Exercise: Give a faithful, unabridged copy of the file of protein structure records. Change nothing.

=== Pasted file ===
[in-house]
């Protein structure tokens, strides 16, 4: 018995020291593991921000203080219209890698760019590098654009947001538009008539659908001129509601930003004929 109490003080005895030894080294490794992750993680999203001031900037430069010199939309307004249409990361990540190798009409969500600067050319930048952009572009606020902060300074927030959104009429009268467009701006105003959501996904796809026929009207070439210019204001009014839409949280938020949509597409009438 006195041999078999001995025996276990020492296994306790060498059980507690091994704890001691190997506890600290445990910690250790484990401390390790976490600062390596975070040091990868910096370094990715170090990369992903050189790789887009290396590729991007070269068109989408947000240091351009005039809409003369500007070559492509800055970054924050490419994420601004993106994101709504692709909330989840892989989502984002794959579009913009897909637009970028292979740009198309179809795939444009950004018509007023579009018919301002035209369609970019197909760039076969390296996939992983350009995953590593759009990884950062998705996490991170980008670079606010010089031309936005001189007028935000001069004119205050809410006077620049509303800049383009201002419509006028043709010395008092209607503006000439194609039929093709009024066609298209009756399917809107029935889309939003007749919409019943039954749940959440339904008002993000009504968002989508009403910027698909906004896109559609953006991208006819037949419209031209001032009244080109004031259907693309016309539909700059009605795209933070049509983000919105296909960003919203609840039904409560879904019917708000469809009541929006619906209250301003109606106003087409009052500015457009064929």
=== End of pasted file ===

[in-house]
């Protein structure tokens, strides 16, 4: 018995020291593991921000203080219209890698760019590098654009947001538009008539659908001129509601930003004929 109490003080005895030894080294490794992750993680999203001031900037430069010199939309307004249409990361990540190798009409969500600067050319930048952009572009606020902060300074927030959104009429009268467009701006105003959501996904796809026929009207070439210019204001009014839409949280938020949509597409009438 006195041999078999001995025996276990020492296994306790060498059980507690091994704890001691190997506890600290445990910690250790484990401390390790976490600062390596975070040091990868910096370094990715170090990369992903050189790789887009290396590729991007070269068109989408947000240091351009005039809409003369500007070559492509800055970054924050490419994420601004993106994101709504692709909330989840892989989502984002794959579009913009897909637009970028292979740009198309179809795939444009950004018509007023579009018919301002035209369609970019197909760039076969390296996939992983350009995953590593759009990884950062998705996490991170980008670079606010010089031309936005001189007028935000001069004119205050809410006077620049509303800049383009201002419509006028043709010395008092209607503006000439194609039929093709009024066609298209009756399917809107029935889309939003007749919409019943039954749940959440339904008002993000009504968002989508009403910027698909906004896109559609953006991208006819037949419209031209001032009244080109004031259907693309016309539909700059009605795209933070049509983000919105296909960003919203609840039904409560879904019917708000469809009541929006619906209250301003109606106003087409009052500015457009064929």